It’s Wednesday, right? And the Cabot Trail Relay is, let’s see, 3 days away. When do you think would be the perfect time to get hurt? Right about now? Yes, indeed, right about now.
Training has been going great. Last Friday, Alex, Nick, and I did an 800m repeat session at the track, and they were all comfortably between 2:34 and 2:29. For me, that’s crazy fast – and it felt great. For the weekend, JA and I headed to Hubbards to enjoy the amazing Victoria Day weather and to open up the trailer for the season. I took Saturday off – then did a long run on the rail trail on Sunday – 21km, my own BlueNose Half Marathon. I ran comfortably – never pushing – although the pace was a bit quick. I covered the distance in 1:28, but felt good. I did notice my right ankle hurting a bit, but things hurt on long runs – no big deal. It was never a “stop right now, buddy!” pain. On Monday, JA and I went out to run together. My ankle hurt, but I figured it was just stiff from Sunday. So when JA turned back at her halfway point and I continued on my own, I opened it up a bit. That didn’t help – by the end of 10k, I was checking my stride, favouring my ankle.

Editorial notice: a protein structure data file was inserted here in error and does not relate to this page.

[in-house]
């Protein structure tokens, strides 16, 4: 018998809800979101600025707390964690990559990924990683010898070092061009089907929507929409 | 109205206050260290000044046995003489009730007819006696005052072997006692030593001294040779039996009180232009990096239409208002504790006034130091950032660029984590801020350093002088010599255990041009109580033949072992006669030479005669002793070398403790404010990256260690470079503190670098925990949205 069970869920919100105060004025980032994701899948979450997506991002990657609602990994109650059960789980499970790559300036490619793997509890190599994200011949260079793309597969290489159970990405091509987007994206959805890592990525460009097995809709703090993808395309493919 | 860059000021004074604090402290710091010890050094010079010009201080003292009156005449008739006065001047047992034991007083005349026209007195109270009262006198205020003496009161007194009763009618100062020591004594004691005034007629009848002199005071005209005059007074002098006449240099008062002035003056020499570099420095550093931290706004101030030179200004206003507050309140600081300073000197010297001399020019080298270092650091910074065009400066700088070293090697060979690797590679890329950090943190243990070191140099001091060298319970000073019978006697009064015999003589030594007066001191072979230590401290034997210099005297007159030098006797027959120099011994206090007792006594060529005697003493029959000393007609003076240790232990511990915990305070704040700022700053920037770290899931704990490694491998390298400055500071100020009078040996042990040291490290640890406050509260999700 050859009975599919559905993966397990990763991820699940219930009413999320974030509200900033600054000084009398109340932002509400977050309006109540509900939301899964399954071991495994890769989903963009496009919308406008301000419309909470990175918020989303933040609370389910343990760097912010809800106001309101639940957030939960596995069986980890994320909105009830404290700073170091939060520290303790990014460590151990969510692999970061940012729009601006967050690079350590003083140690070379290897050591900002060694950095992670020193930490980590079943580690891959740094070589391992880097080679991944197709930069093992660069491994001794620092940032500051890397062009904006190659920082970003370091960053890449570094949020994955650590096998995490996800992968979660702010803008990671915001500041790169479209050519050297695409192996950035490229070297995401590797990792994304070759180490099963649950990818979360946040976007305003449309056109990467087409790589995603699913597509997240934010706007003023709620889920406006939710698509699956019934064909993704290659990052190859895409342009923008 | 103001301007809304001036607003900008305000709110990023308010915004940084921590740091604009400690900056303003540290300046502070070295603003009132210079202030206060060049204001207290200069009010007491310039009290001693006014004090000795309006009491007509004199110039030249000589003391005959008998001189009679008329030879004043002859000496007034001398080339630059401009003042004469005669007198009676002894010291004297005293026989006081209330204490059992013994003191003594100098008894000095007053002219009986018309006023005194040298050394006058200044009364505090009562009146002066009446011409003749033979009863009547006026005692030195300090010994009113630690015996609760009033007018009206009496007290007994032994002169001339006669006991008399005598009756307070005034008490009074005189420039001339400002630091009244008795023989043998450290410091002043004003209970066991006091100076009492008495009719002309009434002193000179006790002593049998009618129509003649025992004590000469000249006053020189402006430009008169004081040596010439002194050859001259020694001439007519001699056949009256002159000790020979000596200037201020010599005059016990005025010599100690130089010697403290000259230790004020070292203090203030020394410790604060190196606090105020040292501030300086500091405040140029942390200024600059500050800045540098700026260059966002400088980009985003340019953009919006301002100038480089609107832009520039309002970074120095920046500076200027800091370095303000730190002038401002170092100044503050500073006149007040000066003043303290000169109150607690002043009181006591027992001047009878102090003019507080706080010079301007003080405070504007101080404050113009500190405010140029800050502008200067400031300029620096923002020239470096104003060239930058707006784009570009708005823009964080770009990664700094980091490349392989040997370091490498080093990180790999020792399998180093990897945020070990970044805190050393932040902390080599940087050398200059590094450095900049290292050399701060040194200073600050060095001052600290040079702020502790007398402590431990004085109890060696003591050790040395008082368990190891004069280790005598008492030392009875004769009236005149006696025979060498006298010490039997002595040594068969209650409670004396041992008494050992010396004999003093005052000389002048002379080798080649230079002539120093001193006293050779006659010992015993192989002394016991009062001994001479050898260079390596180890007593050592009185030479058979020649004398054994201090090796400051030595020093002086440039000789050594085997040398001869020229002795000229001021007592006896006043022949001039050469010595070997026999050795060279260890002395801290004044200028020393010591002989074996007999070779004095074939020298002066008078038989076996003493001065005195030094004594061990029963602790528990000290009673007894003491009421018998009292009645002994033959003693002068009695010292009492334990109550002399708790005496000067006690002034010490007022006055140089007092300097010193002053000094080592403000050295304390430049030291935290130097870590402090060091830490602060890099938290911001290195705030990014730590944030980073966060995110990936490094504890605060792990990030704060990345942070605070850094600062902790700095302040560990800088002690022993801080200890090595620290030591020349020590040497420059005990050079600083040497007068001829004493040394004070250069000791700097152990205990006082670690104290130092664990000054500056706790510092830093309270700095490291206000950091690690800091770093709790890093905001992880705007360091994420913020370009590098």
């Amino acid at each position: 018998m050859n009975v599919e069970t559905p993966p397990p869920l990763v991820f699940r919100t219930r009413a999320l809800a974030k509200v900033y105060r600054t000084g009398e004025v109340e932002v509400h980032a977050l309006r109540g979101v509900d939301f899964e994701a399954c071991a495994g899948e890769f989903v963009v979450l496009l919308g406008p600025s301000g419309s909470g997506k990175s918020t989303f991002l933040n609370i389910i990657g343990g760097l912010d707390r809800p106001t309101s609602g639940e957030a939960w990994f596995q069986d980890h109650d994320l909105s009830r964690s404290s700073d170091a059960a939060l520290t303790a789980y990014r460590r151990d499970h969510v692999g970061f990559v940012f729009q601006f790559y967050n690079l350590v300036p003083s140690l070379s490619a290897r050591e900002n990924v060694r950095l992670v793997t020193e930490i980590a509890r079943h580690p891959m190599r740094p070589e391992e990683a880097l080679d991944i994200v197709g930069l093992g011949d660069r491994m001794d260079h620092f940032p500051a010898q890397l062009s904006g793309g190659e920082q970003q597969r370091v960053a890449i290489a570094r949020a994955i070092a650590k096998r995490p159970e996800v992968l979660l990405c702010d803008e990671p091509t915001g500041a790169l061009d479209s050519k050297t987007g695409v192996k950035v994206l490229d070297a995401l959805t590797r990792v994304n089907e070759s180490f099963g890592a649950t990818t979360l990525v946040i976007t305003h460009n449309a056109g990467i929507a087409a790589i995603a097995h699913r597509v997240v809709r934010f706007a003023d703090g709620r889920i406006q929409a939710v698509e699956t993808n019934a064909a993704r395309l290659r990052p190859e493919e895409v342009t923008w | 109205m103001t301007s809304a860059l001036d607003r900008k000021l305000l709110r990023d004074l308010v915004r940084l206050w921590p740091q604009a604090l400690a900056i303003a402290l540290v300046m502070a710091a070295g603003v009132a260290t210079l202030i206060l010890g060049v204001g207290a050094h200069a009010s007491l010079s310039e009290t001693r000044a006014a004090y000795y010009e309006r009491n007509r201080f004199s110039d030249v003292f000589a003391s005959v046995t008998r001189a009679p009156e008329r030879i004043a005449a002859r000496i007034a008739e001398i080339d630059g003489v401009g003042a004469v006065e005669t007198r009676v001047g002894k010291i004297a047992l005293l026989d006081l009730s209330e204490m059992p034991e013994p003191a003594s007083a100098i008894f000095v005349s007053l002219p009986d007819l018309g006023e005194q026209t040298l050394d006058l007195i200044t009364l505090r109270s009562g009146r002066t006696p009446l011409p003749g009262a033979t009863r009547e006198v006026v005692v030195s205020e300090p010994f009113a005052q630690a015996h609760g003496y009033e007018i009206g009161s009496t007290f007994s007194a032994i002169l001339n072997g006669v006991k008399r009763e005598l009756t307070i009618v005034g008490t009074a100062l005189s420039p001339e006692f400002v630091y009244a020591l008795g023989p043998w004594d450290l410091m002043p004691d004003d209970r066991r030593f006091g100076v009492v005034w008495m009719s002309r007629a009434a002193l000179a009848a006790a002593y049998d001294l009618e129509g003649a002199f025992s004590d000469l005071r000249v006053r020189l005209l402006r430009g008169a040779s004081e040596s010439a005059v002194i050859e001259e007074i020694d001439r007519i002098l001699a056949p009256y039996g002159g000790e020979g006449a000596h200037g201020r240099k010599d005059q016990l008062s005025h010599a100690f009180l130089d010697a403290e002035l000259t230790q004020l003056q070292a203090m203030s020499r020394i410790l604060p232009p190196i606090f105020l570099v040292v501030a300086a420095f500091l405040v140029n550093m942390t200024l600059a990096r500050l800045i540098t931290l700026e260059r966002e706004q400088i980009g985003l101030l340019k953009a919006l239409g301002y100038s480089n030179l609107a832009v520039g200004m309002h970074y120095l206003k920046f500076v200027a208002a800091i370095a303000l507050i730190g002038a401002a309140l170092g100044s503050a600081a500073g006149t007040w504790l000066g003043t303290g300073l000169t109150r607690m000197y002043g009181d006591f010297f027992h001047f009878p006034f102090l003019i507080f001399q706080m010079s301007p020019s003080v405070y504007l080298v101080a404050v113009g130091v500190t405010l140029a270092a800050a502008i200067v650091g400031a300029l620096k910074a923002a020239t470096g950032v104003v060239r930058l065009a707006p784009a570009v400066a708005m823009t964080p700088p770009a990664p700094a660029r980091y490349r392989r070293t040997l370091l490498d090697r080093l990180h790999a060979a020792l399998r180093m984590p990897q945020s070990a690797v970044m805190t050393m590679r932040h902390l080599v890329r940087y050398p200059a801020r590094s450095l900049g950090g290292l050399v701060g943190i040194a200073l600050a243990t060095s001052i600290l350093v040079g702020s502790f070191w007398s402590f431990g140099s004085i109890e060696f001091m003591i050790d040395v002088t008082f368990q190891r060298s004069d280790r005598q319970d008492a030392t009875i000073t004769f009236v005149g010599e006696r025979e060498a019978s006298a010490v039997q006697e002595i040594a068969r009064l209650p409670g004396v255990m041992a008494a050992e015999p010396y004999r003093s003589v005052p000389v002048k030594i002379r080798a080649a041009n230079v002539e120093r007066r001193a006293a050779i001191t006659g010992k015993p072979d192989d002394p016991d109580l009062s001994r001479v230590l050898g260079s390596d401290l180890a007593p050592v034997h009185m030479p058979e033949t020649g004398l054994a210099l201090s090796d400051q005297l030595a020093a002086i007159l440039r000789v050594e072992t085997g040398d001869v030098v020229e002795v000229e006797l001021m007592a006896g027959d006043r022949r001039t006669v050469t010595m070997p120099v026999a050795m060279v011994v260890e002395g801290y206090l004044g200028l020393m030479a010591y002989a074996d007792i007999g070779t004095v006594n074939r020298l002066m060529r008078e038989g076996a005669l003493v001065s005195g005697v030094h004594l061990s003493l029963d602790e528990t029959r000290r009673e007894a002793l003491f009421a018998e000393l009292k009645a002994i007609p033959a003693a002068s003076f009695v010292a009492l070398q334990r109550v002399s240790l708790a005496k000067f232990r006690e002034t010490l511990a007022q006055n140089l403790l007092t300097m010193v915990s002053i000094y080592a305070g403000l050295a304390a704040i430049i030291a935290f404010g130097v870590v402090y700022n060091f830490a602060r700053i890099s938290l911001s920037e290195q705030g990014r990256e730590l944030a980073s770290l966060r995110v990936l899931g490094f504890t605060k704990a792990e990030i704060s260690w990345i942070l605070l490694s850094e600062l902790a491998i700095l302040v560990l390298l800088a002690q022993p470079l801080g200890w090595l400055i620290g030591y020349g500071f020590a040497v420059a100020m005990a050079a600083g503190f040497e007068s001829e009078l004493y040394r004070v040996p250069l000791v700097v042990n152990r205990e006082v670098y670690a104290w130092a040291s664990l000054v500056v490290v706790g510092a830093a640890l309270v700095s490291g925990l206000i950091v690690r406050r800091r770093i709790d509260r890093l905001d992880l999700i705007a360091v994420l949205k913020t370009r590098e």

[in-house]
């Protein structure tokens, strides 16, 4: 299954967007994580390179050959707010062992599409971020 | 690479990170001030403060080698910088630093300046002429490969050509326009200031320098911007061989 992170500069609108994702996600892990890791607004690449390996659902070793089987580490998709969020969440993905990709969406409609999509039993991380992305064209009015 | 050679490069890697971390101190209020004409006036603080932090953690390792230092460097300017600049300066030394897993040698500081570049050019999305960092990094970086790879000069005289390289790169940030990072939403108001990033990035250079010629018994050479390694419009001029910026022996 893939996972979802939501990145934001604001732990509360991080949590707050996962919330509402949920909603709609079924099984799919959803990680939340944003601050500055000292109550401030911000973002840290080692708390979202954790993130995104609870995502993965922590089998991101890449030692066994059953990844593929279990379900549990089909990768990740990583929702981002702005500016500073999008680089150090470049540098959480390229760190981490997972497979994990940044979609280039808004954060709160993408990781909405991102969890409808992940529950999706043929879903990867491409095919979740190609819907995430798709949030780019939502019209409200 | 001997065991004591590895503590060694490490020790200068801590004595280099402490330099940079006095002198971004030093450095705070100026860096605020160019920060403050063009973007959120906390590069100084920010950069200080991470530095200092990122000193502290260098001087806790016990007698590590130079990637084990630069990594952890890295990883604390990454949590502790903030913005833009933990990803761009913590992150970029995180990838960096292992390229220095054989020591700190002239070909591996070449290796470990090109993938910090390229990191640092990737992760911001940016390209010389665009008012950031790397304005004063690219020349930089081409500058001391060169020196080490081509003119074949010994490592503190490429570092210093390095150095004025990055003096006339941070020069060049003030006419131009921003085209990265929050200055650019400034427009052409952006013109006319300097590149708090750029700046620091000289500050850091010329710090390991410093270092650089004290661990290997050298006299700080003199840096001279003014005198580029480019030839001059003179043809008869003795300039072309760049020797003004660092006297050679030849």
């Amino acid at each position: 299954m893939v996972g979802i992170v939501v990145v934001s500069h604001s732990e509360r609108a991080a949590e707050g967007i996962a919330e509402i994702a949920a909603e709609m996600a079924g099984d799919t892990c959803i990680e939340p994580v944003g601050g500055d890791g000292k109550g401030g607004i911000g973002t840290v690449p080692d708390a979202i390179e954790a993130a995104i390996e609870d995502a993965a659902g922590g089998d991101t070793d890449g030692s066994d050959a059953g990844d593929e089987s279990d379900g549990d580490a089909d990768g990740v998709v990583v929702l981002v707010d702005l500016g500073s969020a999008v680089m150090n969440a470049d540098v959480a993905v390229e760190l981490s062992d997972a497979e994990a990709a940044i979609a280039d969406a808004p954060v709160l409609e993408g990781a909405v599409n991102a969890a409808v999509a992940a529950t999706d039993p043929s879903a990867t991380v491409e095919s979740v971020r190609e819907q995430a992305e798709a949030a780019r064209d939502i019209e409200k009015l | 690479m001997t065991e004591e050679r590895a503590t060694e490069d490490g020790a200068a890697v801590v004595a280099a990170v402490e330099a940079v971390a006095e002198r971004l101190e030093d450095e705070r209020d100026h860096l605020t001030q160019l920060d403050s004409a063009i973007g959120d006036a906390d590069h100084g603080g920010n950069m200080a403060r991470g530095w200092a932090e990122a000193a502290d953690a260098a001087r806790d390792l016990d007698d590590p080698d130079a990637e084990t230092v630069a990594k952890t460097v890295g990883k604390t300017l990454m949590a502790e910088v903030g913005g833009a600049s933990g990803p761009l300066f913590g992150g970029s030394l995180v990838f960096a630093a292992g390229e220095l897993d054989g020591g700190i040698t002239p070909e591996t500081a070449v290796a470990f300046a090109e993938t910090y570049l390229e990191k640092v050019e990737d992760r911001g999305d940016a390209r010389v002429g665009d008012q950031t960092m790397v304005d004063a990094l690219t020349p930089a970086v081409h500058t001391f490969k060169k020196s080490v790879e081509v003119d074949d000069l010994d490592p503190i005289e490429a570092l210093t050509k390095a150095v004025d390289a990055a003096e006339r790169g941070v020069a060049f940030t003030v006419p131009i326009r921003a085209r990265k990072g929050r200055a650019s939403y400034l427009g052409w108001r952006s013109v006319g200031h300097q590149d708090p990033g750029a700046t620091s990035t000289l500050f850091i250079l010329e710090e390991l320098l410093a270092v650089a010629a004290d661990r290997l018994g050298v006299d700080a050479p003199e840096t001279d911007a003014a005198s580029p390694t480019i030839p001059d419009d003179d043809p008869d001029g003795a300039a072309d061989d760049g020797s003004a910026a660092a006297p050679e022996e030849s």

What the hell?
Last night was supposed to be mile repeats at 10k pace. I did the warmup and no more – it felt like someone was stabbing one of my front ankle tendons with a knife. I have no idea what the issue is – and I don’t have any time (or benefits!) to find out. Maybe it’s tendinitis related to my shin – it seems to be a shin muscle tendon. But the sore spot is also suspiciously right at the level where the tongue of my somewhat new shoes sits. Could it simply be soreness caused by the tongue digging into my ankle? Could so much discomfort come from something so simple? Man, I sure hope so.
The plan is this – stay off my feet for the next few days, ice periodically, chomp on some ibuprofen, stretch, and get JA to take the rolling pin to shin and calf. Will it be enough? It better be – I’ve got 13 other guys counting on me. I may be the slowest guy on the team, but I still have a role to play – everyone does.